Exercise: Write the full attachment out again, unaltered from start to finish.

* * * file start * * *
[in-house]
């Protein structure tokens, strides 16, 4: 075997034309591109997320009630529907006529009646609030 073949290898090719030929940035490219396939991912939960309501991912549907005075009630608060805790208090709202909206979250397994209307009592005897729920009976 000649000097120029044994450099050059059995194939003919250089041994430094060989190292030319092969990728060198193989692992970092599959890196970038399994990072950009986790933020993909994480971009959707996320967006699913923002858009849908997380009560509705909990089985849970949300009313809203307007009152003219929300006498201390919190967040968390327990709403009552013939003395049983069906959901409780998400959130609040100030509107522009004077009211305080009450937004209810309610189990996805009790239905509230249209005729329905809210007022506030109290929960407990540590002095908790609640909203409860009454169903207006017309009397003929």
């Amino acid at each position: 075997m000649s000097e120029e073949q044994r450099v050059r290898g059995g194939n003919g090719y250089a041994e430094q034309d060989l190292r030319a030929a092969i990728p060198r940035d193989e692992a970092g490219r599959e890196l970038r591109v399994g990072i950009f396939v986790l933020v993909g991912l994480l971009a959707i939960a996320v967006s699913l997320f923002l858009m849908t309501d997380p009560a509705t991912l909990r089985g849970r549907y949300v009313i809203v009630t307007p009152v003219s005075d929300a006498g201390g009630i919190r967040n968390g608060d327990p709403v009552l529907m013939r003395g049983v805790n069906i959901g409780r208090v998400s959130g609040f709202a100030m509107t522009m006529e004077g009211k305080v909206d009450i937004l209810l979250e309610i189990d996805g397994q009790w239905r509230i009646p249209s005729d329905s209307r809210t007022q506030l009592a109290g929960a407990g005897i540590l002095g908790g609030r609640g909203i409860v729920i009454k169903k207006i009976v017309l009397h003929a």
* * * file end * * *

[in-house]
């Protein structure tokens, strides 16, 4: 075997034309591109997320009630529907006529009646609030 073949290898090719030929940035490219396939991912939960309501991912549907005075009630608060805790208090709202909206979250397994209307009592005897729920009976 000649000097120029044994450099050059059995194939003919250089041994430094060989190292030319092969990728060198193989692992970092599959890196970038399994990072950009986790933020993909994480971009959707996320967006699913923002858009849908997380009560509705909990089985849970949300009313809203307007009152003219929300006498201390919190967040968390327990709403009552013939003395049983069906959901409780998400959130609040100030509107522009004077009211305080009450937004209810309610189990996805009790239905509230249209005729329905809210007022506030109290929960407990540590002095908790609640909203409860009454169903207006017309009397003929």
């Amino acid at each position: 075997m000649s000097e120029e073949q044994r450099v050059r290898g059995g194939n003919g090719y250089a041994e430094q034309d060989l190292r030319a030929a092969i990728p060198r940035d193989e692992a970092g490219r599959e890196l970038r591109v399994g990072i950009f396939v986790l933020v993909g991912l994480l971009a959707i939960a996320v967006s699913l997320f923002l858009m849908t309501d997380p009560a509705t991912l909990r089985g849970r549907y949300v009313i809203v009630t307007p009152v003219s005075d929300a006498g201390g009630i919190r967040n968390g608060d327990p709403v009552l529907m013939r003395g049983v805790n069906i959901g409780r208090v998400s959130g609040f709202a100030m509107t522009m006529e004077g009211k305080v909206d009450i937004l209810l979250e309610i189990d996805g397994q009790w239905r509230i009646p249209s005729d329905s209307r809210t007022q506030l009592a109290g929960a407990g005897i540590l002095g908790g609030r609640g909203i409860v729920i009454k169903k207006i009976v017309l009397h003929a």